To make medical research smarter and faster, and build top-notch products to support decentralized clinical trials, we pay close attention to diversity & inclusion in Castor’s Product and Engineering teams. Therefore, we’re launching the Castor D&I interview series, where Castorian women in technology share their experiences and thoughts on making the workplace more inclusive.
Roxana Cristian, Engineering Team Lead, Castor
What got you interested in technology?
As a child, I loved playing with Lego, and I had a computer quite early, but at that point, I wasn’t interested in hacking or taking it apart; I didn’t even have access to the Internet until high school.
High school is where that interest blossomed into a passion for technology. I excelled at maths, so I competed to join my high school’s intensive informatics classes—that’s where I started learning to program for the first time.
What is it like to be a woman working in technology? What challenges have you faced?
I consider myself lucky as I grew up in post-communist Romania, a country where women were equally encouraged to work (reminiscent of communism).
I also had a math tutor that was an engineer, and she advised me to become one—in a field that she thought would be lucrative by the time I grew up.
But that’s not to say I didn’t ever face discrimination in the industry. People in Romania can be quite conservative, so I’ve heard quite a lot of “women can’t succeed, working in IT.” When I was at university, I distinctly remember one of my maths professors announcing to the class that he didn’t understand why there were women present in the auditorium; he thought that we should be taking care of things at home instead.
After I started working in technology, I did feel like I had to prove myself more than my male colleagues, but I tried not to be put off by it. Since moving to the Netherlands, I feel a little more accepted as a woman in the workplace. However, we still need to do more to solve the issue of discrimination in the workplace.
It is mostly having been paid less than male colleagues, having to insist on being able to take over a responsibility I knew I was capable of and having people tell me they were surprised that I did well in the end.
Tell us about your current role at Castor and the most exciting part of your work?
I don’t like change—I’ve always avoided switching jobs, even when I’ve been unhappy—but this is the first time the company’s goal has so strongly resonated with me. Castor’s mission—using AI to improve medical research—sounded like something I wanted to be a part of.
I’ve worked at Castor for three years now; I love the feeling that my work is impactful and appreciated, and I continuously learn from my peers. The most exciting part is getting to work on new, technologically challenging features that our customers need. I love seeing how those features are used in actual clinical trials. The pandemic offered quite a few opportunities for such projects, and I got to see them being used to finding treatments and vaccines for Covid—that is truly rewarding!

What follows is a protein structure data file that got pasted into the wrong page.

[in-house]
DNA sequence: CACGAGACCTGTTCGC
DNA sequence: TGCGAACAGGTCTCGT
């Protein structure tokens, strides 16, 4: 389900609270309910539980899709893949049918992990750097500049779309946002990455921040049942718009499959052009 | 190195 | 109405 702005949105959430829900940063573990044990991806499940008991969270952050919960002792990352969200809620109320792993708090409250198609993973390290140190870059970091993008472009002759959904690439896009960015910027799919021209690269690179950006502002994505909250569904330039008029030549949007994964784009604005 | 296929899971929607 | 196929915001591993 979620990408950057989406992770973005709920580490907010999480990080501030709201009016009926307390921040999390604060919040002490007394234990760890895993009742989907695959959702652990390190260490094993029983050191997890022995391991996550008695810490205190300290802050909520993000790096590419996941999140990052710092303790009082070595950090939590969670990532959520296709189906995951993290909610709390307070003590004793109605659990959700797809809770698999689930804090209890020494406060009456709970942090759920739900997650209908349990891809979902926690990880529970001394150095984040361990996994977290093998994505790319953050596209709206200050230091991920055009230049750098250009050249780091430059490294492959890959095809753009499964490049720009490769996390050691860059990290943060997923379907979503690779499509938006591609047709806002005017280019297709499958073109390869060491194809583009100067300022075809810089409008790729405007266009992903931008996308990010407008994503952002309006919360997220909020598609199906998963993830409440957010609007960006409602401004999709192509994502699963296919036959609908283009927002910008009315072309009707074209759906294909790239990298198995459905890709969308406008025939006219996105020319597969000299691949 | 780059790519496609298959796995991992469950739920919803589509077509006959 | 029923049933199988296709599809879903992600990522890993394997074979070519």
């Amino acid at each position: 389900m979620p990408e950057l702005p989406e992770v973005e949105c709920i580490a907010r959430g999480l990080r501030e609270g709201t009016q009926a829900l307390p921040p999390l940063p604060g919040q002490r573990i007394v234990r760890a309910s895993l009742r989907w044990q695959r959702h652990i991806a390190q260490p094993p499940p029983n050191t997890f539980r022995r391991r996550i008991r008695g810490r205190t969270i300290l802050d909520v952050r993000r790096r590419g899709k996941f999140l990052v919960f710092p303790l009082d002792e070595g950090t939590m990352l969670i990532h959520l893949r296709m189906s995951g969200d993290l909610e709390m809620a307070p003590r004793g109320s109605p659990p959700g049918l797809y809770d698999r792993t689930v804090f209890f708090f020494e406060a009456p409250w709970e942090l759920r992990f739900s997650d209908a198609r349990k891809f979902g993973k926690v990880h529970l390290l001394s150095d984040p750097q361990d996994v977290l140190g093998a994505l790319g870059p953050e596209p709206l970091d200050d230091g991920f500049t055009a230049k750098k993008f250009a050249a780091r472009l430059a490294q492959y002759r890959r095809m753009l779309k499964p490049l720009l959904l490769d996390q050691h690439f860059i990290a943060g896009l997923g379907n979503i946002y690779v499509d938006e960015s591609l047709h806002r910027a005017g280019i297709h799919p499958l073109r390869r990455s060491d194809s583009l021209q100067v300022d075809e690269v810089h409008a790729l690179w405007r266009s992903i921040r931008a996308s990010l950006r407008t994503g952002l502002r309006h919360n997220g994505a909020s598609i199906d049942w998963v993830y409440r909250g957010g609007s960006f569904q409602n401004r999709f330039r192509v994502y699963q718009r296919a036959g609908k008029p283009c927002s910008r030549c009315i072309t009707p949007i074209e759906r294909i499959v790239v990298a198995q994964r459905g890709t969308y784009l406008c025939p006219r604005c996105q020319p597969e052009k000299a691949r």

What do you think companies can do to encourage more women to choose careers in tech?
The earlier that encouragement starts, the better. Women and girls must have access to follow tech courses as early as possible—preferably from when they are in school. It’s challenging for companies to impact this directly, but they can look at sponsoring nonprofits directly involved in education.
It’s also important to hire women for junior roles and internships. Helping more women to get their foot in the door is the first step to a more diverse workplace. It also means that the company’s veterans are exposed to fresh ideas and perspectives that will, ultimately, allow them to give back to the tech community. Lastly, but equally important part is to offer implicit bias training.
Are there any initiatives at Castor that positively impact the workplace being more diverse and inclusive?
We have a D&I team of ambassadors dedicated to improving our internal process and hiring, making it more attractive and accessible to minorities. We already have an onboarding session to make people aware of their biases and of the easiest way to offer support to those less privileged in the workplace.
We also have a policy that clearly states that the company does not tolerate discrimination and any sort of aggression. That has quite an impact, as I can feel my peers and managers respect my boundaries. Also, it creates a friendly, casual, and fun work environment without people’s feelings being hurt. The company is open to discussing mental health challenges and encouraging people to speak up when they’re not comfortable with something or just stressed. Our People Team offers support whenever needed.
As a Team Lead, how have you found it best to promote and nurture women in the workplace?
I encourage minorities in my team to speak up and to be confident in showing their work in demos. I understand when they need to take time off, and I encourage others in the team to listen to and support their peers.
To wrap things up, we’d love to hear a fun fact about you?
I am a bit of a hoarder, and you will most probably find anything you might need in my bag or on my desk. Plus a few different kinds of snacks and a few things no one will ever need!